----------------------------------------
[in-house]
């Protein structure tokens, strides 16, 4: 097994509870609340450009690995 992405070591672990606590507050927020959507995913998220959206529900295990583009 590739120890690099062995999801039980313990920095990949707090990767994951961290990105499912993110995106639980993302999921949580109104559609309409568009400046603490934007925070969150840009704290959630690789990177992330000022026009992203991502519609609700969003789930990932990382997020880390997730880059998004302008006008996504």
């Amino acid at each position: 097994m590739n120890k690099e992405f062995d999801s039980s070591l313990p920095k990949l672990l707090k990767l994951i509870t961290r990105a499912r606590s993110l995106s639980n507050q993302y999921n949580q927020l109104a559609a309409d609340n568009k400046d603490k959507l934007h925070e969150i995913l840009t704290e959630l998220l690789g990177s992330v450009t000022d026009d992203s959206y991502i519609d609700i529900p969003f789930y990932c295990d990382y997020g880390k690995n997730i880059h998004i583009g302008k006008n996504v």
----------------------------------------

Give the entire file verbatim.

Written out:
[in-house]
């Protein structure tokens, strides 16, 4: 097994509870609340450009690995 992405070591672990606590507050927020959507995913998220959206529900295990583009 590739120890690099062995999801039980313990920095990949707090990767994951961290990105499912993110995106639980993302999921949580109104559609309409568009400046603490934007925070969150840009704290959630690789990177992330000022026009992203991502519609609700969003789930990932990382997020880390997730880059998004302008006008996504």
């Amino acid at each position: 097994m590739n120890k690099e992405f062995d999801s039980s070591l313990p920095k990949l672990l707090k990767l994951i509870t961290r990105a499912r606590s993110l995106s639980n507050q993302y999921n949580q927020l109104a559609a309409d609340n568009k400046d603490k959507l934007h925070e969150i995913l840009t704290e959630l998220l690789g990177s992330v450009t000022d026009d992203s959206y991502i519609d609700i529900p969003f789930y990932c295990d990382y997020g880390k690995n997730i880059h998004i583009g302008k006008n996504v």